Norwegian scientists may have ruled out insufficient oxygen supply to the heart as a critical variable in whether a mammal's heart survives hypothermia.
Writing in the July issue of the American Journal of Physiology-Heart and Circulatory Physiology, researchers found no significant difference in the amount of oxygen available to the heart between rats exposed to one hour of severe hypothermia and rats exposed to five hours. However, the rats in the five-hour group were more likely to experience fatal heart failure during re-warming.
The finding is important since re-warming of victims of severe hypothermia nearly always causes heart failure of varying severity, but little is known about why that occurs, said anesthesiologist Torkjel Tveita, the study's senior researcher.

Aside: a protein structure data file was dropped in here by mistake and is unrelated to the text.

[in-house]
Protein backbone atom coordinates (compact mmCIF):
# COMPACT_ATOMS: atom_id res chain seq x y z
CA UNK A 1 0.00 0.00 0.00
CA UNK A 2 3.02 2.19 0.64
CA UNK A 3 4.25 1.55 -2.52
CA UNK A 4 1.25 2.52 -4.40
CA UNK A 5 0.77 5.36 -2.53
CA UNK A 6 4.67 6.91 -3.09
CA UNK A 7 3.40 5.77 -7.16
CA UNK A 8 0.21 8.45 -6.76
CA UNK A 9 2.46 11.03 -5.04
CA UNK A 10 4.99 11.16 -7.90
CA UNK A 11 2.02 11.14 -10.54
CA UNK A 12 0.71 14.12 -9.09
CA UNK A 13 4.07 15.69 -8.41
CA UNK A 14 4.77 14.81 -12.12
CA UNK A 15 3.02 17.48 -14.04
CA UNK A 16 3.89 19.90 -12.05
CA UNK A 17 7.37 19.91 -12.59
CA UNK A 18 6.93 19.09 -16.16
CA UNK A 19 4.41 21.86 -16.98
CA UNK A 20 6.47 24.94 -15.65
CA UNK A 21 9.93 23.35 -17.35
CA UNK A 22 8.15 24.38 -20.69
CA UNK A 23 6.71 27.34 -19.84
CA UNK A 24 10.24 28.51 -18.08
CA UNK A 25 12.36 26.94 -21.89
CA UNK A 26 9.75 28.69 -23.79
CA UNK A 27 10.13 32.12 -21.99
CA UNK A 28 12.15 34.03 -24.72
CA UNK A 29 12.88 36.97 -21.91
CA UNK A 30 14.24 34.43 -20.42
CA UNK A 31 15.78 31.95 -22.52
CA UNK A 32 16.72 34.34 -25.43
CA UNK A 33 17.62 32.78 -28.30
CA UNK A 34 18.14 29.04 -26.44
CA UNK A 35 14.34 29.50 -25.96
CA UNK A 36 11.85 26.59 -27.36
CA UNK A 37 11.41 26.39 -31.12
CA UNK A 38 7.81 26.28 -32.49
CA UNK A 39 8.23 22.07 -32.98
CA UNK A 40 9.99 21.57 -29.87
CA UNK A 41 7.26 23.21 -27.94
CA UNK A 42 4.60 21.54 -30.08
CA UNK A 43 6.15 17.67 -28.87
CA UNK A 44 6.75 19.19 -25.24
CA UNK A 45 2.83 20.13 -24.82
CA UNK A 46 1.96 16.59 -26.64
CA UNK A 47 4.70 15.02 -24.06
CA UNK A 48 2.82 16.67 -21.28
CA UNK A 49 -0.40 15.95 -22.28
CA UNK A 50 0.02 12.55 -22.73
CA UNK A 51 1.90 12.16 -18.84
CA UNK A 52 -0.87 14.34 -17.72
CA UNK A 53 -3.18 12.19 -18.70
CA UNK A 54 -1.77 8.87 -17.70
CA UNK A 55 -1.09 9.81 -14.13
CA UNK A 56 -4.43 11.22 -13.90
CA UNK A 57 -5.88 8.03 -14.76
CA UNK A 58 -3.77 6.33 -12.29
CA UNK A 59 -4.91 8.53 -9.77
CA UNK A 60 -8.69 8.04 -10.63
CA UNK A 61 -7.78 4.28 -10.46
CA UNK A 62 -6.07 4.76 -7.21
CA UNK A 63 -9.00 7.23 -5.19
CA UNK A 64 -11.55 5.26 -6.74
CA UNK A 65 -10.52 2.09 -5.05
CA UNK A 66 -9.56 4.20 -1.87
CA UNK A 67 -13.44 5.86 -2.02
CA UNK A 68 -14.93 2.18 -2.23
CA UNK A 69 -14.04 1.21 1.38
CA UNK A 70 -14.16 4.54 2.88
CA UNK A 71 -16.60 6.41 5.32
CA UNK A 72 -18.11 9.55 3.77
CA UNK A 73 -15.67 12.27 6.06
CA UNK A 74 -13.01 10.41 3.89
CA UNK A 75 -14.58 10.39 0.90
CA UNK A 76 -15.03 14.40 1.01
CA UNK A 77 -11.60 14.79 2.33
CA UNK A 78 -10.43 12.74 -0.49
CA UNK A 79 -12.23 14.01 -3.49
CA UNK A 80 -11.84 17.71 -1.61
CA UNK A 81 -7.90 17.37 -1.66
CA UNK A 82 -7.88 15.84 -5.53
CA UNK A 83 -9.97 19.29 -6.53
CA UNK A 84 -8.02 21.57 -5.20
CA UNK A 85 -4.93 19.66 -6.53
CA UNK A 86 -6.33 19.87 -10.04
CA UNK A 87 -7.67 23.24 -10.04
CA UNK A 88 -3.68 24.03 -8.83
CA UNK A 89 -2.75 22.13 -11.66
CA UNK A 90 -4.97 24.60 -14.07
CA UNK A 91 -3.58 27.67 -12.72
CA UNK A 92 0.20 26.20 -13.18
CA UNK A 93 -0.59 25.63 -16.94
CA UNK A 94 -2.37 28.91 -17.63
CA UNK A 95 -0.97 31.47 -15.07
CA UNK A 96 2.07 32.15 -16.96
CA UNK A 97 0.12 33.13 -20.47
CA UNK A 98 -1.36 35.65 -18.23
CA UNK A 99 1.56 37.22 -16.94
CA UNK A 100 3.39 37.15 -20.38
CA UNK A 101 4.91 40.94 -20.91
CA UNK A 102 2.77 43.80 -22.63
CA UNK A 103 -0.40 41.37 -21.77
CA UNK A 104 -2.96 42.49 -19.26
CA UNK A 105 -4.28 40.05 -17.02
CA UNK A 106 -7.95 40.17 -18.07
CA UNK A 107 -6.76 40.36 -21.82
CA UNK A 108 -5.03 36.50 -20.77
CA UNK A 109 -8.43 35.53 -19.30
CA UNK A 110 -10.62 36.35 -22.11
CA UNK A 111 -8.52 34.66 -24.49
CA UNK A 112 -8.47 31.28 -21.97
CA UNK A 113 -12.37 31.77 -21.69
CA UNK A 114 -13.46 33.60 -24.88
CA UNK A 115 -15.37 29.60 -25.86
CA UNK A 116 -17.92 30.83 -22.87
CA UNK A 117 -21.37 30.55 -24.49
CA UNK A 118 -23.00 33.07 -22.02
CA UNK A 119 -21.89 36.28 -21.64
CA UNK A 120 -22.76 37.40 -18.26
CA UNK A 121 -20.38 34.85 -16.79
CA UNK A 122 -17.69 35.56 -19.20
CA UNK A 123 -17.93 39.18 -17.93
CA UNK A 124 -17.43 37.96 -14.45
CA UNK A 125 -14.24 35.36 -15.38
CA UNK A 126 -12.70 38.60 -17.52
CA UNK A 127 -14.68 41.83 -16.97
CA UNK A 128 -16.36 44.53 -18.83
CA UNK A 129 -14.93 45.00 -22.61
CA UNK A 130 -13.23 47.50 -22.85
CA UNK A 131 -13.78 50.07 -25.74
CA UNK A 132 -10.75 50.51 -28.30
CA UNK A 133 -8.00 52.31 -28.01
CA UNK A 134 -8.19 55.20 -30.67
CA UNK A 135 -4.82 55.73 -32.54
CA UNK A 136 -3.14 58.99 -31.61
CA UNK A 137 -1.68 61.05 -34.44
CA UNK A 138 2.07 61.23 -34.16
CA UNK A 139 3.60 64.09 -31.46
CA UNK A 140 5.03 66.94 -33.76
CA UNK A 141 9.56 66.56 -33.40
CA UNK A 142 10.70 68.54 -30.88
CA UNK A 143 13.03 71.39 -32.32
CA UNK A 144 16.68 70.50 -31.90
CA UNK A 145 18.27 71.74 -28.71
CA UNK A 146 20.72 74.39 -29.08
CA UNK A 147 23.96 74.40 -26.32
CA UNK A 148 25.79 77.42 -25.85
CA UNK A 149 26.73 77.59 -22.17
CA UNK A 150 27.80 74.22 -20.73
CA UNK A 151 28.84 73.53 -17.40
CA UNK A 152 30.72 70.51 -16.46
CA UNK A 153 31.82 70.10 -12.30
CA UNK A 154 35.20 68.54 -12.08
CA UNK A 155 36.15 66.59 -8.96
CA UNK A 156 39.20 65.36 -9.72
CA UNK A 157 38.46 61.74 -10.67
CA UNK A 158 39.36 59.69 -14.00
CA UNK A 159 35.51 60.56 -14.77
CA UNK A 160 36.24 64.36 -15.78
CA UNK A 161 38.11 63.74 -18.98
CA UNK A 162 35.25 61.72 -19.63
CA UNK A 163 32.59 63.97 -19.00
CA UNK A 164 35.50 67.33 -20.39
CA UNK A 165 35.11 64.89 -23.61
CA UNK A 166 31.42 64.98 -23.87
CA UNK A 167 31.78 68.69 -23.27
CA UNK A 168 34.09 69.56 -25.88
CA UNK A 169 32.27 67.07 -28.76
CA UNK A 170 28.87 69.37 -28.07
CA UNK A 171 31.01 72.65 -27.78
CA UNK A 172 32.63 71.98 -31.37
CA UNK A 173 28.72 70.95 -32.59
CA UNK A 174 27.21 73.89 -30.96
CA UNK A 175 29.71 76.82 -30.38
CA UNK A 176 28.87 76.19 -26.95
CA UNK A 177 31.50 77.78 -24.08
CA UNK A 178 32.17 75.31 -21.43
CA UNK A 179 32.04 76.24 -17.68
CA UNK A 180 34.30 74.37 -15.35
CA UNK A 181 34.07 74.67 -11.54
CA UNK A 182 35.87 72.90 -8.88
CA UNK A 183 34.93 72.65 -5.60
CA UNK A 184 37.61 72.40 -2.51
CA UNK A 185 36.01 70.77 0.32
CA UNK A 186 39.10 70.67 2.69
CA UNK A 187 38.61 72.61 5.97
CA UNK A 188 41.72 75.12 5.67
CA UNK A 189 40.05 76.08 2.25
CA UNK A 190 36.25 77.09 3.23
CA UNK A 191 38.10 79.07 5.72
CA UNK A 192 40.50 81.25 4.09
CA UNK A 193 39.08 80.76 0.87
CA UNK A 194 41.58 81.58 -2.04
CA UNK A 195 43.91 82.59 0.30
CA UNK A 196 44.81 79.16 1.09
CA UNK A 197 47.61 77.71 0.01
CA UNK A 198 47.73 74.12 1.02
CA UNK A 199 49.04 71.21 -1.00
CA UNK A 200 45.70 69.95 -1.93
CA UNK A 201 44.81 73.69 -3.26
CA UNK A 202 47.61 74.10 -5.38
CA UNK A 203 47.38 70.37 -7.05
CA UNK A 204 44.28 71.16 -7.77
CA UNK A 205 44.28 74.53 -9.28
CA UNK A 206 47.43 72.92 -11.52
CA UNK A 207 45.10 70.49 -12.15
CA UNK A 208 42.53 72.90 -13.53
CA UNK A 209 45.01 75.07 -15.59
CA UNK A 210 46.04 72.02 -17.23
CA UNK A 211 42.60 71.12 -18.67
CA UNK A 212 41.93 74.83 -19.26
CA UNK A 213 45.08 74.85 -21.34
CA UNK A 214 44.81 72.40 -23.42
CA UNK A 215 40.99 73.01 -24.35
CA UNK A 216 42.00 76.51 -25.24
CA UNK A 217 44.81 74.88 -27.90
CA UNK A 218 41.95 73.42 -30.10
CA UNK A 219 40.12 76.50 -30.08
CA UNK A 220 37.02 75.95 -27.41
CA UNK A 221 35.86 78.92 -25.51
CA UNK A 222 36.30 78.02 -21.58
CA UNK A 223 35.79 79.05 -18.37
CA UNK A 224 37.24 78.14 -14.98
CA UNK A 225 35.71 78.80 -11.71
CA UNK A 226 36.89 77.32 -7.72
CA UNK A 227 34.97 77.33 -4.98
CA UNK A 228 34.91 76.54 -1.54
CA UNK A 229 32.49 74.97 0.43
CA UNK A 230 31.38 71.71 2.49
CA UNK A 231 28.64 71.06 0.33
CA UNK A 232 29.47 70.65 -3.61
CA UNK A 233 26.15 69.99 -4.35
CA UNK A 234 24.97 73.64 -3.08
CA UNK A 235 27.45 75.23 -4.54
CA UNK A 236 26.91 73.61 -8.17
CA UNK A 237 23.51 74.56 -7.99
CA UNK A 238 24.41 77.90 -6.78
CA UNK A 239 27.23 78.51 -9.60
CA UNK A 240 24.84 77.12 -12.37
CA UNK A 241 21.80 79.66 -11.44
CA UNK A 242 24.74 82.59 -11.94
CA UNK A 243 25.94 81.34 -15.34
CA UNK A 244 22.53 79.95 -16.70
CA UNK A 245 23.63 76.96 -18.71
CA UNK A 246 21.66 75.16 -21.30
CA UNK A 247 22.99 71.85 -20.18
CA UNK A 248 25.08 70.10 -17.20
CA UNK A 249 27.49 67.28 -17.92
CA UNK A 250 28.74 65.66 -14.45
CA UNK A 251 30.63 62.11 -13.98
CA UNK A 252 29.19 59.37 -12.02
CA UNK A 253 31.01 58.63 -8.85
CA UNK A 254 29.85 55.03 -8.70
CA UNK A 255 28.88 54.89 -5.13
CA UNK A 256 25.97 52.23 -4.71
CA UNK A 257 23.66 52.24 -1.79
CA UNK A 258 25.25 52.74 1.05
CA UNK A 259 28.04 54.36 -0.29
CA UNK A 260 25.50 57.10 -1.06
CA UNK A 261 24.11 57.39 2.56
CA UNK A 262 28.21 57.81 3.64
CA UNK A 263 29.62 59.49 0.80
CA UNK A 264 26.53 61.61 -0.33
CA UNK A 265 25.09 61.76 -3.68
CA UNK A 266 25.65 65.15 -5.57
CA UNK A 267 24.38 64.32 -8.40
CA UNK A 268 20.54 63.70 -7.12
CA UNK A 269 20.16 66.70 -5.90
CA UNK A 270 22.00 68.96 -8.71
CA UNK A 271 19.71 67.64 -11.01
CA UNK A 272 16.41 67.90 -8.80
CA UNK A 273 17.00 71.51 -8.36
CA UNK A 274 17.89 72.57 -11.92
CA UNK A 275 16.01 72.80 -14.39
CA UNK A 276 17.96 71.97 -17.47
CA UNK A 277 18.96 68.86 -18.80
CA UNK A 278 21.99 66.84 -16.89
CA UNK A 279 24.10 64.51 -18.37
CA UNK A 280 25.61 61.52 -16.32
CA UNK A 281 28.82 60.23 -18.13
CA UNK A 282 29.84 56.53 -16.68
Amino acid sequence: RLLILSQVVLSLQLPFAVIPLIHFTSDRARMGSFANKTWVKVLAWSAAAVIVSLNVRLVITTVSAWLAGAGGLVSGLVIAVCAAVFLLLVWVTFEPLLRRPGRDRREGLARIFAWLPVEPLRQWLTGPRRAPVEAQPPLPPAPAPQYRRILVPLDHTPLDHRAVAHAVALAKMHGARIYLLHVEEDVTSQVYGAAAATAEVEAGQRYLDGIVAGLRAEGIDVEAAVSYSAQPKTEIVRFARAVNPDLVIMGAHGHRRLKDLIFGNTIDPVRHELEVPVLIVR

"We still do not know the pathophysiological mechanism of hypothermia, which is necessary to developing the best way to re-warm hypothermia victims," Tveita explained.
The research was conducted by scientists from the University of Tromsø and University Hospital of North Norway.
Copyright 2006 by United Press International
Explore further: Omega-3 fatty acids appear to protect damaged heart after heart attack